Prime Minister Hun Sen ordered Ministry of Labour officials to quickly investigate and resolve problems leading to recent mass faintings at factories in Kampong Chhnang and Phnom Penh during meeting with the Council of Ministers on Friday.
Last week around 300 workers fainted at M&V International Manufacturing Ltd in Kampong Chhnang and on Friday more than 40 workers fainted at the Chimly garment factory in Phnom Penh’s Dangkor district.
Minister of Social Affairs Ith Samheng ordered the Chimly factory owners to temporarily suspend work so that officials could investigate the mass fainting.
Rong Chhun, president of the Cambodian Confederation Union, said yesterday that the workers fainted due to the smell of fumes and generally stuffy circumstances that cause them to become physically weak.
“We think the initial reason workers fainted is the bad environment [in the factories] and secondly the workers don’t eat enough or receive vitamins. They spend only 500 to 1000 riel per meal on food,” Rong Chhun said.
However, he said he had not seen ministry officials ensure factory owners create environments that benefit the physical health of workers.
“We are following this problem because we want the Labour Ministry to investigate this case that involves not only one factory but several factories,” he said.
The president of the Cambodian Union Workers Noun Chhenghour said that workers from M&V International Manufacturing would return to work at the company’s Kampong Chhnang factory today after last week’s mass fainting.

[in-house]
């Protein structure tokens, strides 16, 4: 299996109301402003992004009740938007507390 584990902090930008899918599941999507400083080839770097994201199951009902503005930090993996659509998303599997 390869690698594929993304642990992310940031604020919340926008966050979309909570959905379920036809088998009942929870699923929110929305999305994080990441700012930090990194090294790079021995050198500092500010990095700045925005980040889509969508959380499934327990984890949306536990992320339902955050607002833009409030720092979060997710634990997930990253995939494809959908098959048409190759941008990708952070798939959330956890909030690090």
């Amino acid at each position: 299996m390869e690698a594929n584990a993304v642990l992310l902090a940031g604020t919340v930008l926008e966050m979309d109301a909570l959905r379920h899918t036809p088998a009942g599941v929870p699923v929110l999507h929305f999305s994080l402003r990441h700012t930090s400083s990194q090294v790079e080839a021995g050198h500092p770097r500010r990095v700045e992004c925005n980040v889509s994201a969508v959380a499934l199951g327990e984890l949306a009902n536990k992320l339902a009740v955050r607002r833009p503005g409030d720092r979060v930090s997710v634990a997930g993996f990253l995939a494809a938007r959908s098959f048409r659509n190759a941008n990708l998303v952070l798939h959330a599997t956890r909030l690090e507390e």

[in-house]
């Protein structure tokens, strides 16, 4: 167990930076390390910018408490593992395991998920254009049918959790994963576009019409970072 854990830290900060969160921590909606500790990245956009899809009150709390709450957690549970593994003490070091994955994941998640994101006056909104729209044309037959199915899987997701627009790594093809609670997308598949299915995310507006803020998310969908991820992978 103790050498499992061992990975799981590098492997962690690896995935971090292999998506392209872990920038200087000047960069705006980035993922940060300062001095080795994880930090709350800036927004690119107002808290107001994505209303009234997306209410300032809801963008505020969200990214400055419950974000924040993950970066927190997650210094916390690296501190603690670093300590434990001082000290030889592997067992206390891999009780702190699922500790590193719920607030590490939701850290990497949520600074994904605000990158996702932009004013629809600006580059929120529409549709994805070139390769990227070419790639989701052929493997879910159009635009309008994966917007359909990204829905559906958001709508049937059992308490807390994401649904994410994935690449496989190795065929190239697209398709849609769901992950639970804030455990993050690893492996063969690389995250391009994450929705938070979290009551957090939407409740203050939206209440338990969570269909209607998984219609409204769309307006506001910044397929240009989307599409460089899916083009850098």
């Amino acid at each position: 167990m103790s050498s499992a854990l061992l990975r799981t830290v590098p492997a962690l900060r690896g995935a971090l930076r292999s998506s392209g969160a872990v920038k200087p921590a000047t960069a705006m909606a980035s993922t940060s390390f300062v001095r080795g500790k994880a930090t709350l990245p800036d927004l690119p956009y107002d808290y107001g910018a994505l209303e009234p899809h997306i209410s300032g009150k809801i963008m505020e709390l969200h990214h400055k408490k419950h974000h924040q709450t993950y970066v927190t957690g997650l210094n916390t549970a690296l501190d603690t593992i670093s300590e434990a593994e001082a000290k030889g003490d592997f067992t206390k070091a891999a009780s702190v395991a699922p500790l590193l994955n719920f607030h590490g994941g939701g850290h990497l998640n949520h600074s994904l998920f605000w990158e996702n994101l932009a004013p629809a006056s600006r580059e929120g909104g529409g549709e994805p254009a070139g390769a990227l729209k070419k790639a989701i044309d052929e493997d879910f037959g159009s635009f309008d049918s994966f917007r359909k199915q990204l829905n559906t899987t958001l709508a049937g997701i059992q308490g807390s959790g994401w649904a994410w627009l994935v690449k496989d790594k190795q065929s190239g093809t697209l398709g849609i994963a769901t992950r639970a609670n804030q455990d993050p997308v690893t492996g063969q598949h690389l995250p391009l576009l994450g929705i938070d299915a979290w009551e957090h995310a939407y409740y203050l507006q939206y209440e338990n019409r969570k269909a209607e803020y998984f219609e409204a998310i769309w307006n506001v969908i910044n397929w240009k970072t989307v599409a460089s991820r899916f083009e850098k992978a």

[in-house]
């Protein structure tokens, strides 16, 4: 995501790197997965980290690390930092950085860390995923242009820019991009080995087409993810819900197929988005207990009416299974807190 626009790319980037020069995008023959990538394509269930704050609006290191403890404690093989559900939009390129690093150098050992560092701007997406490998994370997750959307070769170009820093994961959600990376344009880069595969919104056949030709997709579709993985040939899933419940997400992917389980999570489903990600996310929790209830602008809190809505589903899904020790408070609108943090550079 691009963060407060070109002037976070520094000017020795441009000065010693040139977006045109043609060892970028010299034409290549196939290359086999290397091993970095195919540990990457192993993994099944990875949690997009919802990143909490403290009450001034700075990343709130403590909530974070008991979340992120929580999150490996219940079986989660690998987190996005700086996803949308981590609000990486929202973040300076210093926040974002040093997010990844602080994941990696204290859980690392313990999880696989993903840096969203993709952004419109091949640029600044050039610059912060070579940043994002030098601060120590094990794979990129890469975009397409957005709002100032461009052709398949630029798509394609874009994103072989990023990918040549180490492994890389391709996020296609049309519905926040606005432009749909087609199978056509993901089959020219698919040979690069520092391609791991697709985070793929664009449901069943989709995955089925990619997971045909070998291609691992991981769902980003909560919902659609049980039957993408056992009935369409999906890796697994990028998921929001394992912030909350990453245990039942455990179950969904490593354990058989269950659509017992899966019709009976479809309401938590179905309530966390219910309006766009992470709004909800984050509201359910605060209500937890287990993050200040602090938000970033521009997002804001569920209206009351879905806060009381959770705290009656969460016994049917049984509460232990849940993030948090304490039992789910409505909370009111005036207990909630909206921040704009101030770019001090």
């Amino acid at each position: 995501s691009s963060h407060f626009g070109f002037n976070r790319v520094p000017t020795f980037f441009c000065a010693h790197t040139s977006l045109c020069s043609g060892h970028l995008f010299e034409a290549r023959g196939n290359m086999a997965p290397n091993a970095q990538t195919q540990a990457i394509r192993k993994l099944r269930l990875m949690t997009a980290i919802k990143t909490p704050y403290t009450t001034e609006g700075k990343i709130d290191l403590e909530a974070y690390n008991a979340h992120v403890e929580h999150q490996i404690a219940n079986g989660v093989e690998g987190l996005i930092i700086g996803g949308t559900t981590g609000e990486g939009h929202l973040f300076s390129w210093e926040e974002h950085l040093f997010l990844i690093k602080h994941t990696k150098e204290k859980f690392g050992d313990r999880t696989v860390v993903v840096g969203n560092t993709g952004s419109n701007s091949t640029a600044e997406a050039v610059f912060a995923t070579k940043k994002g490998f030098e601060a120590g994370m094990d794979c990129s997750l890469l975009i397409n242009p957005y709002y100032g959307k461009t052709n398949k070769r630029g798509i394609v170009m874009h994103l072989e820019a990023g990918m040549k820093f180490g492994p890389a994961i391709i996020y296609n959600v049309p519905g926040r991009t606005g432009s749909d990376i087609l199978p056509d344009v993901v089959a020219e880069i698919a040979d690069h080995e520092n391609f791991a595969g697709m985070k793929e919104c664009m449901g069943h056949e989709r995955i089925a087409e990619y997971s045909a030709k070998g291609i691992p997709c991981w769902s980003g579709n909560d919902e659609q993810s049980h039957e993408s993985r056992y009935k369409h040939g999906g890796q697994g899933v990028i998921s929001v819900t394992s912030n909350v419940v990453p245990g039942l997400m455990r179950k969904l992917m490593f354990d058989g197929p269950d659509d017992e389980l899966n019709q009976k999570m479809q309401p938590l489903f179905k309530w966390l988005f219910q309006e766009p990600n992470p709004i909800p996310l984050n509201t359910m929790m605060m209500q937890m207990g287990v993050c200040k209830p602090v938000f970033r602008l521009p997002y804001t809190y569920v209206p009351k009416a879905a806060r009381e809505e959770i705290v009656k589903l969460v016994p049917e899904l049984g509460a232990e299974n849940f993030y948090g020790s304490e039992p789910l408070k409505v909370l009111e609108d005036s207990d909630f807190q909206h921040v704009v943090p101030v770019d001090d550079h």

Last week’s mass faintings prompted concern from the International Labour Organisation, which monitors garment factories here through the Better Factories Cambodia programme to ensure they are compliant with Cambodian law and international standards.
“The nutritional status of workers is not an element that is reflected in the Cambodian Labour Law,” it said.
“It is nonetheless a preoccupying situation. It goes beyond the immediate mass fainting incidents that we are seeing. And it goes beyond the garment industry,” it said.
“In conjunction with other UN agencies, and with the support of the Spanish government, the ILO is working on this issue, producing informational material and discussing how the industry could provide sustainable solutions to this sad situation, to everyone’s benefit: the workers and the factories,” it added.
Global brand H&M, which is a buyer of knitwear from M&V, also expressed concern last week, saying it was preparing “for a thorough in depth analysis”. It said it was and teaming up with external experts to find the “root causes and solutions to these discomforting incidents”.